As a digital marketer, it’s useful to have all kinds of knowledge in your skills toolkit. At any given time, we’re asked to create a social media graphic, respond politely to an irritated customer and source content for next week’s posts. Learning about paid ads and how they work is yet another skillset that can help you expand your expertise as a marketer.

You might already know about social media ads and how to optimize them. But how familiar are you with Google Ads and AdWords? Before social media ads were an option, Google was already dominating the digital ad game with AdWords. In July 2018, Google changed the name of Google AdWords to Google Ads. Since then, they’ve made some major improvements to the ad experience but the core concept of AdWords remain the same.

A key element of Google Ads is the Quality Score, or “an estimate of the quality of your ads and the landing pages triggered by them.” In this article, we’ll cover the basics of what the Quality Score is, what determines it, and how to improve Quality Score.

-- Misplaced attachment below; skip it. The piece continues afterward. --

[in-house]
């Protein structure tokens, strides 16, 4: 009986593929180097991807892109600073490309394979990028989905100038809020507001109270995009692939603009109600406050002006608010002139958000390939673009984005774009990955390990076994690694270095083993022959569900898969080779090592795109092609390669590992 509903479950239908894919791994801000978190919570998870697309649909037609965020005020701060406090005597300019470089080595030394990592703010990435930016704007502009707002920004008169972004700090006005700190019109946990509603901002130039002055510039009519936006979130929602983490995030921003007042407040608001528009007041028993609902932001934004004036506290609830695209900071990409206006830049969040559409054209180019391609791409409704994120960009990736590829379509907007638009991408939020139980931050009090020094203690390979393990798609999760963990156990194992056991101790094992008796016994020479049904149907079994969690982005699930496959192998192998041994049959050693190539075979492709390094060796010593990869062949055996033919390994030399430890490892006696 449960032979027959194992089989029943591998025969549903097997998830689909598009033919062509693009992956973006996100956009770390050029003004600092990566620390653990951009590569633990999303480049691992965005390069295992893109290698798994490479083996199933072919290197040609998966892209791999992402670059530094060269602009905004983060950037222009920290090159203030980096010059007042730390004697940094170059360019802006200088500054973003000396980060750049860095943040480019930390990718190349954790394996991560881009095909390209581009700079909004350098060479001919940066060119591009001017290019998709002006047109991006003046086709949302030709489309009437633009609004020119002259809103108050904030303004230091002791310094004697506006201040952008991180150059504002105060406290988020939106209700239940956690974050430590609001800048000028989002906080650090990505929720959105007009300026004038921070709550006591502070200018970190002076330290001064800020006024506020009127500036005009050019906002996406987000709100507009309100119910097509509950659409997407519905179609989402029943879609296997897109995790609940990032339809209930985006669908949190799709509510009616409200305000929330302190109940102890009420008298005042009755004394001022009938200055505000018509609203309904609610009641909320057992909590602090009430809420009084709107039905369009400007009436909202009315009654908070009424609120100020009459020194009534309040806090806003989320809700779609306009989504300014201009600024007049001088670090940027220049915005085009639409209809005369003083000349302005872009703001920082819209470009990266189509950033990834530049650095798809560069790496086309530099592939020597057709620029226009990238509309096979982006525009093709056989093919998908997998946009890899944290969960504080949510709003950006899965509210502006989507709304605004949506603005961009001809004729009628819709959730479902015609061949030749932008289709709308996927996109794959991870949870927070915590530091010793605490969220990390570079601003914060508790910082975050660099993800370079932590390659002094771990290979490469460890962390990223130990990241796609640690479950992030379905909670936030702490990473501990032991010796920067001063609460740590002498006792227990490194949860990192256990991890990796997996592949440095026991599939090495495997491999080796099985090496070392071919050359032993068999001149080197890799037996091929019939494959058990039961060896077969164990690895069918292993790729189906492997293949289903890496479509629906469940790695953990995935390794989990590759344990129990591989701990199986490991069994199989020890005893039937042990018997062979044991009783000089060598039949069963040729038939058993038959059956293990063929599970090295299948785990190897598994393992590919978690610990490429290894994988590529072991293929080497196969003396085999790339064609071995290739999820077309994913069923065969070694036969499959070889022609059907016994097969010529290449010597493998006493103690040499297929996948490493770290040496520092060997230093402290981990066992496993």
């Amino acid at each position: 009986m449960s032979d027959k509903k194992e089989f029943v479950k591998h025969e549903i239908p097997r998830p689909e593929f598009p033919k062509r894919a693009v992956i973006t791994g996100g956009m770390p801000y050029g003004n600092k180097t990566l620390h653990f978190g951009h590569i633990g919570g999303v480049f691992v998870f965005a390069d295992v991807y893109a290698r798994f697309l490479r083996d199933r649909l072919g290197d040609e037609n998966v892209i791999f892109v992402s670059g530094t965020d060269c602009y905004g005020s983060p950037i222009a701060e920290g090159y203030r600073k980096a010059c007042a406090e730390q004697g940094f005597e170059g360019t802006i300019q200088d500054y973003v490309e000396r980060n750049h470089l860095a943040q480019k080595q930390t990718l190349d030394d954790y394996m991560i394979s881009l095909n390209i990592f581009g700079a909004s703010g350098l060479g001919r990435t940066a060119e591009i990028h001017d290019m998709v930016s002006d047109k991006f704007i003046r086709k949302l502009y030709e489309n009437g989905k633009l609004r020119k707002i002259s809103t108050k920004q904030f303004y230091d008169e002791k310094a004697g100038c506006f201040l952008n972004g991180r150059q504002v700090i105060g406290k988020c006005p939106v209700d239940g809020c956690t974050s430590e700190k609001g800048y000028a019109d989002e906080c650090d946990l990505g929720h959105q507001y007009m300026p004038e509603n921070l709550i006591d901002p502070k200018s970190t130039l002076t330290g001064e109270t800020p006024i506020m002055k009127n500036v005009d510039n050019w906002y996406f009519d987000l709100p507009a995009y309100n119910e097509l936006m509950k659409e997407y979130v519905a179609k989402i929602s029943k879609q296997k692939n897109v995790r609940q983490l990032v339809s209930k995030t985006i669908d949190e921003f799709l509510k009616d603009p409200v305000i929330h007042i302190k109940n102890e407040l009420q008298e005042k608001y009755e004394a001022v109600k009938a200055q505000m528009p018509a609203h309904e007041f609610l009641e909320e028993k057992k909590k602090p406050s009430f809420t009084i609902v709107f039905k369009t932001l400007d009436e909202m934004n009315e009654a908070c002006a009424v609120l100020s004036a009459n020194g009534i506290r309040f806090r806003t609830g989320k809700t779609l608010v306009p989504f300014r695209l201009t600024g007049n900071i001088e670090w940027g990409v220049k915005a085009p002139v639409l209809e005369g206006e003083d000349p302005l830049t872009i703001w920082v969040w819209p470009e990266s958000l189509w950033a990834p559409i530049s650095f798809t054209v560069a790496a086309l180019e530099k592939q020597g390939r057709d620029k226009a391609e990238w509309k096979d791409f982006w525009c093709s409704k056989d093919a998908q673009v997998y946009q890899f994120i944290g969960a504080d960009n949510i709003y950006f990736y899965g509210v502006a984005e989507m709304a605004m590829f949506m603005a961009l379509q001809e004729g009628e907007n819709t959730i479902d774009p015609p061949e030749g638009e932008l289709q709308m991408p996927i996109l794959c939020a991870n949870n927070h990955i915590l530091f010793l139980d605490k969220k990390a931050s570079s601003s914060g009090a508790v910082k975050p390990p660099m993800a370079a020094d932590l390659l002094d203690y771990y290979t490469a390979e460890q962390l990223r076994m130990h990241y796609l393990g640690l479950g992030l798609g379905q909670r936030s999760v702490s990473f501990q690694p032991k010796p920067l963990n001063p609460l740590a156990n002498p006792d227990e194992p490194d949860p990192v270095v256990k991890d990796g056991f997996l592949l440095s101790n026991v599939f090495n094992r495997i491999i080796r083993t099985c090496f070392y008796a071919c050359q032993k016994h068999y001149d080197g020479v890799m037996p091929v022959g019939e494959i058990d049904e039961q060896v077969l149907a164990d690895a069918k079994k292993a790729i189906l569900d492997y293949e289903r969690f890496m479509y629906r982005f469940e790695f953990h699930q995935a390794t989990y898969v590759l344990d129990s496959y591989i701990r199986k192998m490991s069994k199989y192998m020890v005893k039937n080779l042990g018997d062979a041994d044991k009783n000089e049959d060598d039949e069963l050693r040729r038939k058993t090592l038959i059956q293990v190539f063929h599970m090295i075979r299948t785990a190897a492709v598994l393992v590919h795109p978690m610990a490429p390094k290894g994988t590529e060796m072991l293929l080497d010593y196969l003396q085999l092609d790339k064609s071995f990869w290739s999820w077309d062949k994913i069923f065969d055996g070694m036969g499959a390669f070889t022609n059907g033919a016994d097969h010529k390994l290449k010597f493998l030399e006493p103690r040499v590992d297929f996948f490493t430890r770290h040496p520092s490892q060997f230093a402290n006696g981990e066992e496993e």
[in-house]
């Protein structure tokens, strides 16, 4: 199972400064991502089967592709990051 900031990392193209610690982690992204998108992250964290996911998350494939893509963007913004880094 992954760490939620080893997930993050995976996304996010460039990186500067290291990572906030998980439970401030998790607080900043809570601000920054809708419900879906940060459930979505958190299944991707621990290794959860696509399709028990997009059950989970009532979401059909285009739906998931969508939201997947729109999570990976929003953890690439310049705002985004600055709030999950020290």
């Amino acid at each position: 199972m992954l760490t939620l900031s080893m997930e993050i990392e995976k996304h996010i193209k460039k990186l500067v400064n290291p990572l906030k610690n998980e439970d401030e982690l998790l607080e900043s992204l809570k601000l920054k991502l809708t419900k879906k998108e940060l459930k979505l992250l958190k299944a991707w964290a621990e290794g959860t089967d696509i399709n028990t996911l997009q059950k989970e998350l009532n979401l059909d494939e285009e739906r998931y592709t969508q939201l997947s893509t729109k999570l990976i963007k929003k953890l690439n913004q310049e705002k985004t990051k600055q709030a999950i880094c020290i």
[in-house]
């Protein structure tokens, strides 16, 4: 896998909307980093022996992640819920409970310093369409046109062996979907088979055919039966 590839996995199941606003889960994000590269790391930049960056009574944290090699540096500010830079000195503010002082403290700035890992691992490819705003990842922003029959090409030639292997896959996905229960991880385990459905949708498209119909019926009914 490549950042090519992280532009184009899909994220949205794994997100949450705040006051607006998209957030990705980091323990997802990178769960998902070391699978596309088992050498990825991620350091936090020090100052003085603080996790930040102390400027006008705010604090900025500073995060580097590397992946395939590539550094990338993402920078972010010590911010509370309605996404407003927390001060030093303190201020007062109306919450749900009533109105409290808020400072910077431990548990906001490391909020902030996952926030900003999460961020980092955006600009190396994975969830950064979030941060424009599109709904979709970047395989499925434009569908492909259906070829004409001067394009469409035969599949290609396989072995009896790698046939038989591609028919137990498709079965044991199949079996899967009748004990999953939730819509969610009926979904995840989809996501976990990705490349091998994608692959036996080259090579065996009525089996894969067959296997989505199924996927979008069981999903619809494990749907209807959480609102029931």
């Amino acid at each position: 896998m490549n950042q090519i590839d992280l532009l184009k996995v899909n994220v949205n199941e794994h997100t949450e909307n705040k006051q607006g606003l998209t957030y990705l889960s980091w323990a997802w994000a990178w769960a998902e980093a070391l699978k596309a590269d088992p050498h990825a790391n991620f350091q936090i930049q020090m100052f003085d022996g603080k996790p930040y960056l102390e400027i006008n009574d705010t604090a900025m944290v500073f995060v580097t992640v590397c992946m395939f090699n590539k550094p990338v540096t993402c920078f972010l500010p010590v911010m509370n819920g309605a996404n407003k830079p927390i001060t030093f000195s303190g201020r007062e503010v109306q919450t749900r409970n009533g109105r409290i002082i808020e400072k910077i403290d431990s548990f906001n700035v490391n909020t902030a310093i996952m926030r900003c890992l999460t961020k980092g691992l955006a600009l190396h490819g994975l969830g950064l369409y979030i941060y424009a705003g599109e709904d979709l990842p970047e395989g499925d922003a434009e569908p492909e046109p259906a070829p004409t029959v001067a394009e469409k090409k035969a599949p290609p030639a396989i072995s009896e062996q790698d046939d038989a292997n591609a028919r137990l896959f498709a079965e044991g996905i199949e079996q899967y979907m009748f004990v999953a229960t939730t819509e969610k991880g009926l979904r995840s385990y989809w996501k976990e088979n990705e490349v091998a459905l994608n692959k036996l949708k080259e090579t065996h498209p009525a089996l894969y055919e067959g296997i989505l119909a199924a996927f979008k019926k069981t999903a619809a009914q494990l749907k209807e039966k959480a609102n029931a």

What is Google Ads Quality Score

Have you ever searched for something and the results were exactly what you were looking for? It doesn’t always happen but when the ads are right on target, it saves you a lot of time clicking around.

With a search of “custom mugs bulk,” these four ads showed up with the phrase sprinkled around the ads. Someone searching for custom mugs is likely to click one of these sites. These ads likely had high Quality Scores.

The AdWords Quality Score is a keyword-level score on a 1–10 scale. Every keyword in your Google Ads account is assigned a Quality Score. A Quality Score of 8–10 is considered very good. If you are creating new campaigns and groups, know that you need to reach a certain threshold of impressions and clicks to have a Quality Score. In these cases, you’ll see a “—” where a number usually is.

To find your Quality Score, navigate to your Google Ads account. Head to your keywords report. If you don’t see a Quality Score column, go to the upper right corner of the table and modify your columns. In the quality score section, you’ll be able to add any of the below to your table:

  • Quality Score
  • Landing Page Exper.
  • Exp. CTR
  • Ad Relevance

The below historical data is available if you segment by day:

  • Quality Score (hist.)
  • Landing Page Exper. (hist.)
  • Ad Relevance (hist.)
  • Exp. CTR (hist.)